Objective analysis of language use in cognitive-behavioral therapy: associations with symptom change in adults with co-occurring substance use disorders and posttraumatic stress. Academic Article uri icon


  • Substance use disorders (SUD) commonly co-occur with posttraumatic stress disorder (PTSD) symptoms, and the comorbidity is prevalent and difficult-to-treat. Few studies have objectively analyzed language use in psychotherapy as a predictor of treatment outcomes. We conducted a secondary analysis of patient language use during cognitive-behavioral therapy (CBT) in a randomized clinical trial, comparing a novel, integrated CBT for PTSD/SUD with standard CBT for SUD. Participants included 37 treatment-seeking, predominantly African-American adults with SUD and at least four symptoms of PTSD. We analyzed transcripts of a single, matched session across both treatment conditions, using the Linguistic Inquiry and Word Count (LIWC) program. The program measures language use across multiple categories. Compared to standard CBT for SUD, patients in the novel, integrated CBT for PTSD/SUD used more negative emotion words, partially consistent with our hypothesis, but less positive emotion words. Further, exploratory analyses indicated an association between usage of cognitive processing words and clinician-observed reduction in PTSD symptoms, regardless of treatment condition. Our results suggest that language use during therapy may provide a window into mechanisms active in therapy.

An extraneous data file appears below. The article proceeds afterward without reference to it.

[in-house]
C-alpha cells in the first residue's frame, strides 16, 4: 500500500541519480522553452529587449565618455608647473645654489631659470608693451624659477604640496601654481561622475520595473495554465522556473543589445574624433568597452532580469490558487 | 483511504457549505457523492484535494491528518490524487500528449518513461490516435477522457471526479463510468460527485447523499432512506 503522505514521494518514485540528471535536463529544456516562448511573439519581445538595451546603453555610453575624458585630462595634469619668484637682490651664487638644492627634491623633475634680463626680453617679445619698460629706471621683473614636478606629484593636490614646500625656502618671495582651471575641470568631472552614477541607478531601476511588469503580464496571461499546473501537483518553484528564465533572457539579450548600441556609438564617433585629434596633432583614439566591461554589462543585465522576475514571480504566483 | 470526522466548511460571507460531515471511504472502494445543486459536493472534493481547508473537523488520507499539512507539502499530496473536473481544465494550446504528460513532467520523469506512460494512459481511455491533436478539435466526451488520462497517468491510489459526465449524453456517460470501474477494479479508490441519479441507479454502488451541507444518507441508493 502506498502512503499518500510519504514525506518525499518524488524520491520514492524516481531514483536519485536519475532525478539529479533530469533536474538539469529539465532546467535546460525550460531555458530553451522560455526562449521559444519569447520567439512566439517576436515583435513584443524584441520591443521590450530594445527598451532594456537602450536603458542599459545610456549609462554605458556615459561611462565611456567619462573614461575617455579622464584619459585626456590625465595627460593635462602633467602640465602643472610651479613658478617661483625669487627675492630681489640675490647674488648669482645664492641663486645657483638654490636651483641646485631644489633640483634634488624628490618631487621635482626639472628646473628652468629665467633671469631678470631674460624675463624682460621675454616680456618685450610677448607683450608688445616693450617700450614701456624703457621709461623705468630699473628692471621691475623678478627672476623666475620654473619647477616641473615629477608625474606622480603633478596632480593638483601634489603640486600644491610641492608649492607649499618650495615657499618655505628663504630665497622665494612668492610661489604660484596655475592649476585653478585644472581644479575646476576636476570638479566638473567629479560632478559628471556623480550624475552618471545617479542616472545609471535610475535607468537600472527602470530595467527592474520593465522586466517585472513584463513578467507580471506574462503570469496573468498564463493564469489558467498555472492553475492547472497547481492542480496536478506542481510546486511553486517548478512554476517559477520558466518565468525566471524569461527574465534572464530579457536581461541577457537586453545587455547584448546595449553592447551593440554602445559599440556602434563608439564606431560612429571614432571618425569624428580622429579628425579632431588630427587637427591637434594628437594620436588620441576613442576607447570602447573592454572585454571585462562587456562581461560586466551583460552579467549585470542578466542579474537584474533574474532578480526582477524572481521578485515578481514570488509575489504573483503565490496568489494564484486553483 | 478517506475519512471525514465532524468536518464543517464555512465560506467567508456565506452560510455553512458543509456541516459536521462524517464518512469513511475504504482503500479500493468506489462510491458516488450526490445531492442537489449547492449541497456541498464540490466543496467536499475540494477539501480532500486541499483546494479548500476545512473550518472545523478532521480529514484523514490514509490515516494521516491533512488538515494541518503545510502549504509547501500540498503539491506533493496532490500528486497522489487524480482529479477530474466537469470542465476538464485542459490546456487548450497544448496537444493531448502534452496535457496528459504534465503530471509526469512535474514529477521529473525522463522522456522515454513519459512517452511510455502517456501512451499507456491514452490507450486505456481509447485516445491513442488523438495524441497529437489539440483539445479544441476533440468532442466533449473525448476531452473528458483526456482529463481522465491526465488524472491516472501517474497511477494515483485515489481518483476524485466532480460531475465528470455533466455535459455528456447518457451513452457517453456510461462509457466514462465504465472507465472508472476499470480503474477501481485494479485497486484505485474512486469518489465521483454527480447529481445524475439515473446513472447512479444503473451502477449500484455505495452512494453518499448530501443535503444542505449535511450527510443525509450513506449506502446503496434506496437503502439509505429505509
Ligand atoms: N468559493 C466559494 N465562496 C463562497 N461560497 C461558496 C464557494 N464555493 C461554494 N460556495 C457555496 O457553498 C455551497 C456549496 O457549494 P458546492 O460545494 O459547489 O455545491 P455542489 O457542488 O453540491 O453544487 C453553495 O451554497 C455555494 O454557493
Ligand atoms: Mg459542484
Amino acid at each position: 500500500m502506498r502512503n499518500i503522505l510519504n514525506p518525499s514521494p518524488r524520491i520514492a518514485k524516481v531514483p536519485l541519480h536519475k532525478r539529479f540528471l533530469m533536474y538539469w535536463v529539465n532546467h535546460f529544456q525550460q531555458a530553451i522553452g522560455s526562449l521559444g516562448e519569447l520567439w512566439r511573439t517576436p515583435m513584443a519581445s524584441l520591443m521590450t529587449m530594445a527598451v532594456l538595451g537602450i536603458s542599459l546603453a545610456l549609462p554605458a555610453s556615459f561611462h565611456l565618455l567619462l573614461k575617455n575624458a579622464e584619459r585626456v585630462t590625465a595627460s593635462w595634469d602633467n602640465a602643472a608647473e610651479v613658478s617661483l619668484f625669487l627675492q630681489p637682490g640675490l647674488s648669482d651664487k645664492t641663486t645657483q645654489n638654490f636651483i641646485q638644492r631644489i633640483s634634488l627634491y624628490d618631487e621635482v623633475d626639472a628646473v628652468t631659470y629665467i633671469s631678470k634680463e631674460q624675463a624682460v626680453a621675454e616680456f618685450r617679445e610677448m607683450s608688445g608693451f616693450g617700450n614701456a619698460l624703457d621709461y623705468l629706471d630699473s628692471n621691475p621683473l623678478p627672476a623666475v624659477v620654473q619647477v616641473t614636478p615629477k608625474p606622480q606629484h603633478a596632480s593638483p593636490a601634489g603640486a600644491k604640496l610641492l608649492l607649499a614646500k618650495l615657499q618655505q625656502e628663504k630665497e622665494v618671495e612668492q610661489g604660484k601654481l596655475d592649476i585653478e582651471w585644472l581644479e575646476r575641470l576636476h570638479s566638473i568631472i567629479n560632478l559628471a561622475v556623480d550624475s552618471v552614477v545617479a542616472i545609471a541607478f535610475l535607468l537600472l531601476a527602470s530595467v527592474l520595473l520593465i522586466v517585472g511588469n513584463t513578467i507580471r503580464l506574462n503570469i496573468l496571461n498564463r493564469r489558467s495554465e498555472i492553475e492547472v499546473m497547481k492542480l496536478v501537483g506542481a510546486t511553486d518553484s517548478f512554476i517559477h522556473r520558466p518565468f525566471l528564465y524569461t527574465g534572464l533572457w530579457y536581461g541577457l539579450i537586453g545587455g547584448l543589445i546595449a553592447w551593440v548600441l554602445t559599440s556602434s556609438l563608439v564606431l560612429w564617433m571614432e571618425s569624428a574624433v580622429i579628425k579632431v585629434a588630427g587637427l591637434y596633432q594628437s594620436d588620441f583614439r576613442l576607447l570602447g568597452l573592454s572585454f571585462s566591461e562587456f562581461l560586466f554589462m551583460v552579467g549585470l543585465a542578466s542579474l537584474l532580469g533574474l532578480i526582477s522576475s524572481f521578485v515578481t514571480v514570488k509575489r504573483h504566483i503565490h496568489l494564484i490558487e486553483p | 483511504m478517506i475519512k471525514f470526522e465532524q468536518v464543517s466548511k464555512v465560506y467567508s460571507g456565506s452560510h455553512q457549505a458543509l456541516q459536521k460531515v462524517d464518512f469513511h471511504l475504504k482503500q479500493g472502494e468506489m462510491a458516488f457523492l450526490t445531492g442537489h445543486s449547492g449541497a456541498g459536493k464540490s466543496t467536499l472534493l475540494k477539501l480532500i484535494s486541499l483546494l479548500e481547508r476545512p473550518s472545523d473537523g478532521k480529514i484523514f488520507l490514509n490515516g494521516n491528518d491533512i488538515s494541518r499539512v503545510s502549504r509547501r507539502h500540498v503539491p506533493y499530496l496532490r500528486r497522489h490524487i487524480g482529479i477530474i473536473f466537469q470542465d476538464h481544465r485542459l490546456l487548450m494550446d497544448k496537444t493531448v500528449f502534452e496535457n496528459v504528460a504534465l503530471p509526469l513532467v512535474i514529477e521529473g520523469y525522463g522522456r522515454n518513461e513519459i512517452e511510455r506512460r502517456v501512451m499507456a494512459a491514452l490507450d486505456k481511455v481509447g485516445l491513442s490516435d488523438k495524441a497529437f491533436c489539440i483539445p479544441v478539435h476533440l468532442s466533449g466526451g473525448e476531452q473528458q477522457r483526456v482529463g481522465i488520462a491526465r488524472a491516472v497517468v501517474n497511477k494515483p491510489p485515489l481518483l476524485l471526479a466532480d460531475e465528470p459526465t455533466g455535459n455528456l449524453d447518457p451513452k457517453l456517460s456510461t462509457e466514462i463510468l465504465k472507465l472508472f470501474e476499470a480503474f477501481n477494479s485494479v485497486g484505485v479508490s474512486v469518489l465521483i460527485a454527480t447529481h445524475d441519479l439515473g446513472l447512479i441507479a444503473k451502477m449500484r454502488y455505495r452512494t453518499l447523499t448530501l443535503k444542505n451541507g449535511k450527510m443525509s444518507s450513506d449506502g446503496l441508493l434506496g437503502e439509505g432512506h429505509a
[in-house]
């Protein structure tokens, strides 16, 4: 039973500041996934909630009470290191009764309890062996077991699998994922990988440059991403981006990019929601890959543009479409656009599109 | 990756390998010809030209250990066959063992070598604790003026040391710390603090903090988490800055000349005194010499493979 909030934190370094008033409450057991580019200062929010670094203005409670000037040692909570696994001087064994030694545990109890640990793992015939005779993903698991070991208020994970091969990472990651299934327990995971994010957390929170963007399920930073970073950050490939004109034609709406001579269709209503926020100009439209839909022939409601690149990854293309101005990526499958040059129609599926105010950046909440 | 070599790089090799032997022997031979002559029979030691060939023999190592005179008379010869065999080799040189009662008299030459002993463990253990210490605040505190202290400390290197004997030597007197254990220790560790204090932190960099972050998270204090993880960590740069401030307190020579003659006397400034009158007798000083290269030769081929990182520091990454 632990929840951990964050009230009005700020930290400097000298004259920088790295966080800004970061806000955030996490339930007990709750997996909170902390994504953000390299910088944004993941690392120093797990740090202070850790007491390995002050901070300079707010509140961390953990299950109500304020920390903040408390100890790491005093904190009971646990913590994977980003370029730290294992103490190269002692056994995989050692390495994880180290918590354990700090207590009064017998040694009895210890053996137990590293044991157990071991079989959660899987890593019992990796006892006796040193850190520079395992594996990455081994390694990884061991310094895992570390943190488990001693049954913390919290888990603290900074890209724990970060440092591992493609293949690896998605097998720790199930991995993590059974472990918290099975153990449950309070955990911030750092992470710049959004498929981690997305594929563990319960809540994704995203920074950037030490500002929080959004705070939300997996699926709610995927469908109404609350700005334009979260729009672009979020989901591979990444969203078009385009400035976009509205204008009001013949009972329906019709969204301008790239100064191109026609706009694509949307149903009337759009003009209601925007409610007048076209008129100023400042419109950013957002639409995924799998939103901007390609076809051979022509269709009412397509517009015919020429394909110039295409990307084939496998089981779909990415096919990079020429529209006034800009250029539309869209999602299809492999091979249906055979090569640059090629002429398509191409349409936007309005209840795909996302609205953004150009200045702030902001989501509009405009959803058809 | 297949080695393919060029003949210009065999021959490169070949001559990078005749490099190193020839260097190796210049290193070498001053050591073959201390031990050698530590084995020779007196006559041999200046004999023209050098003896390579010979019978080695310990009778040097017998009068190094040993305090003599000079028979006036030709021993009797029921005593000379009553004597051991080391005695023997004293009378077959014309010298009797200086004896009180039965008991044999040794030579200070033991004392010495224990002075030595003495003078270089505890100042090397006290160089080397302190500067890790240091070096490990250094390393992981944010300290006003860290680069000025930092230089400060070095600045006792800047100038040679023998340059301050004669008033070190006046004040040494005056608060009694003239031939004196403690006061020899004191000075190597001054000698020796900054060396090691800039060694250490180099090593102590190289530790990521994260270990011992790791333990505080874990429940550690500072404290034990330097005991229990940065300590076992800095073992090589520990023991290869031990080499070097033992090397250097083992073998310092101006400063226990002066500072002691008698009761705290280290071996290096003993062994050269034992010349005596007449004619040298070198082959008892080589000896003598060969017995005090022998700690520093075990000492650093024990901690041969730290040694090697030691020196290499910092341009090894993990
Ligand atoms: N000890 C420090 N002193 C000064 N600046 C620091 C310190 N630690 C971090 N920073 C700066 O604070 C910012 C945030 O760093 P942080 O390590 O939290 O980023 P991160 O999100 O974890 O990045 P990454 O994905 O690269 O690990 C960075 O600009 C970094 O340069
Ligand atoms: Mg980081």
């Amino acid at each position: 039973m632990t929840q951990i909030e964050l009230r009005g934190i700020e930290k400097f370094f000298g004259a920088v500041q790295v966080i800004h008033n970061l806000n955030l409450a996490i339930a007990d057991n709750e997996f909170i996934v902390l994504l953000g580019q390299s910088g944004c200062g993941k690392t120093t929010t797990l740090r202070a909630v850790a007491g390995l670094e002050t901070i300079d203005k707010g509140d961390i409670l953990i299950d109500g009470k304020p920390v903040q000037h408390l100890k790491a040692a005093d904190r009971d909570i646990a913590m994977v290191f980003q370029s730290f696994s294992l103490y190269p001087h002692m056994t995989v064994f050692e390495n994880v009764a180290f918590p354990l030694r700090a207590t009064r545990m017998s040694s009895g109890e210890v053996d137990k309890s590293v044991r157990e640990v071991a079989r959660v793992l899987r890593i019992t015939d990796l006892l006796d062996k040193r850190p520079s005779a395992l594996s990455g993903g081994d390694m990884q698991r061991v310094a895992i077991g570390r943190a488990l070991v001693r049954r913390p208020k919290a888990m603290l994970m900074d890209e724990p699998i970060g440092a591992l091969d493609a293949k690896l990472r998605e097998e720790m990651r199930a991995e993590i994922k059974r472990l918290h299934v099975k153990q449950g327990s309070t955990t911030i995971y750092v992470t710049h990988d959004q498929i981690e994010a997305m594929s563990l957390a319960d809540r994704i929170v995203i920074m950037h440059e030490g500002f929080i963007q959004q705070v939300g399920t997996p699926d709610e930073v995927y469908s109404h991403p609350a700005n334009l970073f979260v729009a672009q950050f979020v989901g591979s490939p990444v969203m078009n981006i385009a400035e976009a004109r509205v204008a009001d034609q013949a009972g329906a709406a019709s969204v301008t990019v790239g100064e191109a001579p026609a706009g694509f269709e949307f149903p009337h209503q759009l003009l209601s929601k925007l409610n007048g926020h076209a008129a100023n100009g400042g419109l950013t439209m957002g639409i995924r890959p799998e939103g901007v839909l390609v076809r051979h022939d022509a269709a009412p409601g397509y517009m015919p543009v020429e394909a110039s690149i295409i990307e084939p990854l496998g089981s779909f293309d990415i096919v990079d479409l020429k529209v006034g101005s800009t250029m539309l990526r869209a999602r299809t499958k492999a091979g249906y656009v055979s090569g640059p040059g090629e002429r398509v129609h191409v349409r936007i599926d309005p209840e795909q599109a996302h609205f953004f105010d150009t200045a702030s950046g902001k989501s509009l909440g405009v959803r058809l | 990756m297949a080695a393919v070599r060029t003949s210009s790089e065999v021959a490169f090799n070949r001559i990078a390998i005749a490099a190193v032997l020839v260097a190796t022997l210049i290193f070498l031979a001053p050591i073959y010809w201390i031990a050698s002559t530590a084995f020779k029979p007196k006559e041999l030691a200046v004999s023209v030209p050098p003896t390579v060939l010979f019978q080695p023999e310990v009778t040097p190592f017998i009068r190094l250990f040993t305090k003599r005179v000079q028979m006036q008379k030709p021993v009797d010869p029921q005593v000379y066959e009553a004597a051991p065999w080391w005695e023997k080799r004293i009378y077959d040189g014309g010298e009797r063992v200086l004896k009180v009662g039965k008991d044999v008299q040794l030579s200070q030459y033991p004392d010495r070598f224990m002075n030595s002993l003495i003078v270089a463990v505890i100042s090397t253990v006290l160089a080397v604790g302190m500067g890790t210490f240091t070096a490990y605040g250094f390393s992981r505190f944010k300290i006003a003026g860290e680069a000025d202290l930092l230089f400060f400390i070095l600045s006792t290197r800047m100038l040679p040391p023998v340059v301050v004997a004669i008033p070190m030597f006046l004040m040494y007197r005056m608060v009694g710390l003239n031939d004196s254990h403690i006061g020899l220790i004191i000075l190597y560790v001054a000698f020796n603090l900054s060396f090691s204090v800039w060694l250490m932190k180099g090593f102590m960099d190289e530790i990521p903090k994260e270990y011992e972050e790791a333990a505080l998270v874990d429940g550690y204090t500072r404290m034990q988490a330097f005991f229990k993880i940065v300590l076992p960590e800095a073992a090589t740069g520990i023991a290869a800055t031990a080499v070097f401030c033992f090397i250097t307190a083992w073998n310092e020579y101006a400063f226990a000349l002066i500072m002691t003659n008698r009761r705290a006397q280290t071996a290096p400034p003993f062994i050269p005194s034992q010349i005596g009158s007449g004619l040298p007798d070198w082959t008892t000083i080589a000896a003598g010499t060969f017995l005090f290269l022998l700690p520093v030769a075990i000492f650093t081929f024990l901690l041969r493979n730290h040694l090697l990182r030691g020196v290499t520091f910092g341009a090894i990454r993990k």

published proceedings

  • Cogn Behav Ther

altmetric score

  • 7.442

author list (cited authors)

  • Jennings, A. N., Soder, H. E., Wardle, M. C., Schmitz, J. M., & Vujanovic, A. A.

citation count

  • 6

complete list of authors

  • Jennings, Anthony N||Soder, Heather E||Wardle, Margaret C||Schmitz, Joy M||Vujanovic, Anka A

publication date

  • March 2021